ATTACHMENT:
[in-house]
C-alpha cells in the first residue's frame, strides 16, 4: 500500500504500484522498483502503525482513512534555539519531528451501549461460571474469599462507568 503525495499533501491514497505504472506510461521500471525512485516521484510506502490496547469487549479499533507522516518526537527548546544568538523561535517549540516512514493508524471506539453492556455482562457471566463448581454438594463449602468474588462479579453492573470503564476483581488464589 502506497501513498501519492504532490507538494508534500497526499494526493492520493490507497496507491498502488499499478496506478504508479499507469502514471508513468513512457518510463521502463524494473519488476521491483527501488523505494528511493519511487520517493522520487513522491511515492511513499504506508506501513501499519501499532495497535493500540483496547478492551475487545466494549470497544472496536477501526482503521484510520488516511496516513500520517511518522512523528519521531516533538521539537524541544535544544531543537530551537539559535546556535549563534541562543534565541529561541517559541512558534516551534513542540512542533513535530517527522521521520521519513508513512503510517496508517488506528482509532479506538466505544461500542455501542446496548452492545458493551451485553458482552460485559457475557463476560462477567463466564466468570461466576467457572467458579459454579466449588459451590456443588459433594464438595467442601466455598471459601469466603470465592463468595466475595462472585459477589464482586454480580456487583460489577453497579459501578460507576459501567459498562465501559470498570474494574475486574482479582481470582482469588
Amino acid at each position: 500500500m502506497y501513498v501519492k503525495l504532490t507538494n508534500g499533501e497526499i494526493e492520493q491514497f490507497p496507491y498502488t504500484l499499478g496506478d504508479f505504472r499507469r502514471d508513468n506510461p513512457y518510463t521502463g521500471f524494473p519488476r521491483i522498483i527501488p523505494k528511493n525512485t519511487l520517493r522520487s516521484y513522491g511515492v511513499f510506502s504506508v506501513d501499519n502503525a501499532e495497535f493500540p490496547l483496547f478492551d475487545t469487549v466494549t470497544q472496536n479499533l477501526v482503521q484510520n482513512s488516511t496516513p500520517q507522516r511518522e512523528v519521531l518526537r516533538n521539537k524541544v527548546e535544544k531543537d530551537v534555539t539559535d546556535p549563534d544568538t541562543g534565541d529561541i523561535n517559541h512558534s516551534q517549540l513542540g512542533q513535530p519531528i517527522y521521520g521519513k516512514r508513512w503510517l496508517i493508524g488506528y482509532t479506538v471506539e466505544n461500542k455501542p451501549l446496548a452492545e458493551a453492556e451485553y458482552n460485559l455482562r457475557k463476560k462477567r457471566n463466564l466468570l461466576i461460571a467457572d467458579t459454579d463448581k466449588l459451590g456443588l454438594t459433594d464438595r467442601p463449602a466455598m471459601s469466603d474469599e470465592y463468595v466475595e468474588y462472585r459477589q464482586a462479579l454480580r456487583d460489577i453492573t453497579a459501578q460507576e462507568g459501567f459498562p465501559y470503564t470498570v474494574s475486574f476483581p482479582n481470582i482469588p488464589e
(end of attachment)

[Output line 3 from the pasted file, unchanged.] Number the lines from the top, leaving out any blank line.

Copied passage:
Amino acid at each position: 500500500m502506497y501513498v501519492k503525495l504532490t507538494n508534500g499533501e497526499i494526493e492520493q491514497f490507497p496507491y498502488t504500484l499499478g496506478d504508479f505504472r499507469r502514471d508513468n506510461p513512457y518510463t521502463g521500471f524494473p519488476r521491483i522498483i527501488p523505494k528511493n525512485t519511487l520517493r522520487s516521484y513522491g511515492v511513499f510506502s504506508v506501513d501499519n502503525a501499532e495497535f493500540p490496547l483496547f478492551d475487545t469487549v466494549t470497544q472496536n479499533l477501526v482503521q484510520n482513512s488516511t496516513p500520517q507522516r511518522e512523528v519521531l518526537r516533538n521539537k524541544v527548546e535544544k531543537d530551537v534555539t539559535d546556535p549563534d544568538t541562543g534565541d529561541i523561535n517559541h512558534s516551534q517549540l513542540g512542533q513535530p519531528i517527522y521521520g521519513k516512514r508513512w503510517l496508517i493508524g488506528y482509532t479506538v471506539e466505544n461500542k455501542p451501549l446496548a452492545e458493551a453492556e451485553y458482552n460485559l455482562r457475557k463476560k462477567r457471566n463466564l466468570l461466576i461460571a467457572d467458579t459454579d463448581k466449588l459451590g456443588l454438594t459433594d464438595r467442601p463449602a466455598m471459601s469466603d474469599e470465592y463468595v466475595e468474588y462472585r459477589q464482586a462479579l454480580r456487583d460489577i453492573t453497579a459501578q460507576e462507568g459501567f459498562p465501559y470503564t470498570v474494574s475486574f476483581p482479582n481470582i482469588p488464589e